As the economy has continued to heat up, the topics of both employee turnover and contractor turnover have made for many conversations with frustrated clients who are seeking answers. The themes are common. I hear about sexier competitors, bored millennials, too few experienced applicants, trouble finding leaders who can share a compelling vision to instill loyalty, how it seems easier to look outside for a leg up (vs. waiting for a promotion or internal pay raise) and the gig economy which has made nearly every professional role outsourceable. While these laments are all real, as leaders you don’t have to feel like employee turnover is always bad for your organization.
Instead, think of staff turnover as managing talent risk in two ways. There is good turnover that includes selecting individuals and moving them out because they can’t help you execute your strategy. You’re managing talent risk by pruning low performers from the roster. On the other side, a bad high employee turnover rate includes losing good people who could have helped you execute your strategy but couldn’t figure out how to be successful. They give up somewhere along the way and are more prone to outside opportunities.
You can solve for both using the same thinking: Even if you can’t fix everything, you can get the basics right!
How to Avoid Negative Employee Turnover
Reduce employee turnover rate and motivate people to join you on the winning team by being clear about why yours is the winning way. At the end of the day, changing jobs and companies is hard and most people aren’t eager to go through the process. Make it easier for the best players to stay in your workplace by ensuring that your strategy for success is clear and their role in helping you succeed is unmistakable. For those who are not strong contributors, getting the basics right will help both you and them to see that they’re not a long-term fit.
- Provide a clear strategy and answers to the big picture questions. Write answers to your big picture questions and test to makes sure you’ve been clear all the way up and down your food chain. This will ensure your people can make sound decisions and prioritize well. It will also motivate your top talent and improve retention because you’ll confirm that they know how to be part of the winning team. Folks who need to go will prove they can’t “get the big picture” even when it is measurably clear.
- Give every current team member a chance to be part of staffing your strategy by playing a clear and measurable role in the critical knowledge silos. Clarify which silos of knowledge are required to execute your strategy. What does your team need to know how to DO in order to win? Ensure every employee can see their role in executing these silos. Are they setting the standard, bringing their existing skills and experience or learning something new to help the team? Any of these roles can be motivating and reduce turnover of top talent. NOT being clear that you fit into one of these slots is demoralizing, and a reason that good people will use to look elsewhere for a job. Supporting the roles that are going to directly execute the strategy is also critical and valuable. Many will find their place here. If the silos and roles are clear and your folks can’t find their place, it is time for them to find another job. The employees you want to keep will gravitate toward clarity and being part of a larger, winning team.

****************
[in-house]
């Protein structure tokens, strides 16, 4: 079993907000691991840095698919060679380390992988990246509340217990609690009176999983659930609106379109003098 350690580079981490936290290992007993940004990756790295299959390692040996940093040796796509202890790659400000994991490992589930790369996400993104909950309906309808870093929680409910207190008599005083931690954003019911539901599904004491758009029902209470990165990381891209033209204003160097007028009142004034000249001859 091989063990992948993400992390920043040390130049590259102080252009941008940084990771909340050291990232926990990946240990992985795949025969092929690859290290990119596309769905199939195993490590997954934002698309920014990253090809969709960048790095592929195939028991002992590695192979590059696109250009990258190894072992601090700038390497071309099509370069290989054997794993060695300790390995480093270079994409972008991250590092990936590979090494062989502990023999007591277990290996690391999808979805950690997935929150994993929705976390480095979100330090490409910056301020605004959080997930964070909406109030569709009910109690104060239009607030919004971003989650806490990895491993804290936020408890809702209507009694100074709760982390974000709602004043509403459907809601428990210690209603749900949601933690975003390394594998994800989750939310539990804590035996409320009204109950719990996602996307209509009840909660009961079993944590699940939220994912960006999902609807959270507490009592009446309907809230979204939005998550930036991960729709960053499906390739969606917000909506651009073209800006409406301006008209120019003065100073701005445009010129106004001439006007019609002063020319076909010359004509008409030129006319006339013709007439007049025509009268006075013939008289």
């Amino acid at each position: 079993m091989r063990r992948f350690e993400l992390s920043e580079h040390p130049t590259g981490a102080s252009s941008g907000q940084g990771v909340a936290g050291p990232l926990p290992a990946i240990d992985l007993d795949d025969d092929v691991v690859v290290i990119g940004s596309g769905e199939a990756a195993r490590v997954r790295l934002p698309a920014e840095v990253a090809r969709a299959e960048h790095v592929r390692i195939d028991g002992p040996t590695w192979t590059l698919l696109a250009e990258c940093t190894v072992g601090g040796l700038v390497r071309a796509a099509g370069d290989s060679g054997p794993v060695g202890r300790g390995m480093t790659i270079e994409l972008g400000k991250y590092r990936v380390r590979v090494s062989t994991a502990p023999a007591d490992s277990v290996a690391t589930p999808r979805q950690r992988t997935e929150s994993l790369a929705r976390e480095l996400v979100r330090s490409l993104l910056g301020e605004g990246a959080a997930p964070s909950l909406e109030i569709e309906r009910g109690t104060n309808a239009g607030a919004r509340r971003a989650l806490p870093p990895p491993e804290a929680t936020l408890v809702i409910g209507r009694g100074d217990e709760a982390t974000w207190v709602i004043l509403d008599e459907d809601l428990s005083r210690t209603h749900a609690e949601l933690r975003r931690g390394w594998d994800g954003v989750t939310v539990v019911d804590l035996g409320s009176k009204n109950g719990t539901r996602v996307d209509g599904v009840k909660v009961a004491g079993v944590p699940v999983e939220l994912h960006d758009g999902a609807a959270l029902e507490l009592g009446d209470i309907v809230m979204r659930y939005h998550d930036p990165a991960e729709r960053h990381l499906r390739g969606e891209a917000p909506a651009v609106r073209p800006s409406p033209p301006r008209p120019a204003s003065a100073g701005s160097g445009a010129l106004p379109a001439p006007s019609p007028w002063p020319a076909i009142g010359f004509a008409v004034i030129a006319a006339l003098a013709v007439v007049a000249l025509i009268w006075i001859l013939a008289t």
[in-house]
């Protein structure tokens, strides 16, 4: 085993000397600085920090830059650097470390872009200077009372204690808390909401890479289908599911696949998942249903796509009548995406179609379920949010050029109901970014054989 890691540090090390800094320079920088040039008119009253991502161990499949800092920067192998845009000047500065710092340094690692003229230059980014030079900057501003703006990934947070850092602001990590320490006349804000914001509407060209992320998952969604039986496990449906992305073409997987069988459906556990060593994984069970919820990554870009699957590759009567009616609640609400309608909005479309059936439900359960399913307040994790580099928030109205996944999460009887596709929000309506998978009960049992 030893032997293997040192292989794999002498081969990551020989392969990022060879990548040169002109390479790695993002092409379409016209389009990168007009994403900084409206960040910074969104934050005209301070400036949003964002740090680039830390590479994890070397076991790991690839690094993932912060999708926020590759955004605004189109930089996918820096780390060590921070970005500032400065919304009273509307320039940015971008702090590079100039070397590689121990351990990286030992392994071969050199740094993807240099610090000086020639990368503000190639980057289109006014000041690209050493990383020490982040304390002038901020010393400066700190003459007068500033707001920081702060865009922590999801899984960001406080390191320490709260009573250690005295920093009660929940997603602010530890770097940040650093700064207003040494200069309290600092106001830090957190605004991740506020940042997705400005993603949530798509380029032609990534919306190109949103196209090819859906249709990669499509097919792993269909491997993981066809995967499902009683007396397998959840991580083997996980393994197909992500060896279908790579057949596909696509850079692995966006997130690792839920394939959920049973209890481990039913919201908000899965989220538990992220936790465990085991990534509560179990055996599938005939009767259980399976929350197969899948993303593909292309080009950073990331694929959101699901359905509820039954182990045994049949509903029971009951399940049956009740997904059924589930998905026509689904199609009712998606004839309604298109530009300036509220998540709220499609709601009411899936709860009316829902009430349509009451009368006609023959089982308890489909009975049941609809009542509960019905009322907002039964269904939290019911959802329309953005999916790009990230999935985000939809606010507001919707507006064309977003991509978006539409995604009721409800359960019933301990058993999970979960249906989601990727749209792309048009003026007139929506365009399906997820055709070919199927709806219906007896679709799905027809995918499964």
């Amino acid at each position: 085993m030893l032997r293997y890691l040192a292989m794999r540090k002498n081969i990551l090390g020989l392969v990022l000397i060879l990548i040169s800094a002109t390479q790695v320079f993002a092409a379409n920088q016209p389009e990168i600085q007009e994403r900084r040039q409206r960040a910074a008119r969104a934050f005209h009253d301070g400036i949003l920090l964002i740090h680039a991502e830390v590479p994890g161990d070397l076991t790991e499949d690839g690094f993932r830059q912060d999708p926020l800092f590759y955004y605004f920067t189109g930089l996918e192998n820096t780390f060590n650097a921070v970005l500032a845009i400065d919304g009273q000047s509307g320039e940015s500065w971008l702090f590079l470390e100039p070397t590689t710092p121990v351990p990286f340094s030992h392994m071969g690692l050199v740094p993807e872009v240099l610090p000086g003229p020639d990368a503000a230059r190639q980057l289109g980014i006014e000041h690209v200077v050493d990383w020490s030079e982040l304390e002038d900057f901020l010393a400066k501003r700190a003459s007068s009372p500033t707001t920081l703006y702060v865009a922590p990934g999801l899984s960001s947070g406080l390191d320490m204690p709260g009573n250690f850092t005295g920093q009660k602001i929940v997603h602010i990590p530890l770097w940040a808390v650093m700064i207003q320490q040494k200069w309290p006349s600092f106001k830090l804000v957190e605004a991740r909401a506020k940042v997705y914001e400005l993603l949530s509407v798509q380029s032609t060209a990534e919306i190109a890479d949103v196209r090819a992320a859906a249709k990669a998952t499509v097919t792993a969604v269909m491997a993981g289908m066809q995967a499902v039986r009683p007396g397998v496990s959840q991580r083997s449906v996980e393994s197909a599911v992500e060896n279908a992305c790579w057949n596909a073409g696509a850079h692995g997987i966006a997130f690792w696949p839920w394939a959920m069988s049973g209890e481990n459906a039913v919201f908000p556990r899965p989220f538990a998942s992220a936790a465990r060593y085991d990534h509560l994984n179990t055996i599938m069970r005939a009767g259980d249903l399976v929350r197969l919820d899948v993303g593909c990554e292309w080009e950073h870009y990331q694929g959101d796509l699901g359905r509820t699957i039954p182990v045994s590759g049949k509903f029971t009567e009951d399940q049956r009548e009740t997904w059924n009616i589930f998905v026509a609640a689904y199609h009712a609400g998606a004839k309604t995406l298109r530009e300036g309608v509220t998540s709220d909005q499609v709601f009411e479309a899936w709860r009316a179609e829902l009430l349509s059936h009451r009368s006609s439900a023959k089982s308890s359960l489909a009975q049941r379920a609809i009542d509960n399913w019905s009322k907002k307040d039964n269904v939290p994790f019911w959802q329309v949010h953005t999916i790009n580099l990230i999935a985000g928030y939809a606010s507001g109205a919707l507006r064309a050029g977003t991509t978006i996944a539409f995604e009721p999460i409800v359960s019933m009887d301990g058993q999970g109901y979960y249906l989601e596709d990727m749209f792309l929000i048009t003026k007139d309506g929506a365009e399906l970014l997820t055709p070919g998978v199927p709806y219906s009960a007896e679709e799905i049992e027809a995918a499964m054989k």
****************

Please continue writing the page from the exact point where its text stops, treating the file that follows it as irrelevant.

- Crosstrain and provide development opportunities for everyone to add as much value as they can. Creating opportunities for a combination of specialists and utility players who are nimble and can take advantage of growth opportunities is critical to retaining your best people. No one wants to feel stuck in a role because there is no place for them to grow and learn. Knowledge transfer can be driven by the current experts who want to replicate their abilities to free themselves up for new roles, and by their “apprentices” who want to prepare to take over new challenges. This active engagement reduces turnover of top talent and is good for business productivity at the same time.
- Track and reward those who are growing and contributing either through directly working in critical knowledge silos or supporting those who do. (reducing bad turnover). Pay attention to what the individual contributors in your organization who are doing to help you execute your strategy and reward them for doing so. This is rarely about money. It can be as simple as saying, “I see your role in leading and/or delivering consistently in this knowledge silo and it is helping us meet our goals in these ways…” Then say thank you.
- Prune out team members who, given all of these opportunities to contribute, are still unable to add sufficient value to the team. (driving good turnover.) If your team members are given clear answers to the big picture questions, clear knowledge silos in which to contribute, clear skill development plans and standards for executing, and they’re still not contributing consistently, this will be very clear to you and their teammates. It also becomes clear to them.
Managing turnover and fighting the war for talent starts with setting a clear strategy and ensuring your people can see how they fit into the big picture as well as what they can do to be successful and help everyone contribute. Many of the reasons you’re frustrated with turnover can be solved or at least mitigated by getting the basics right.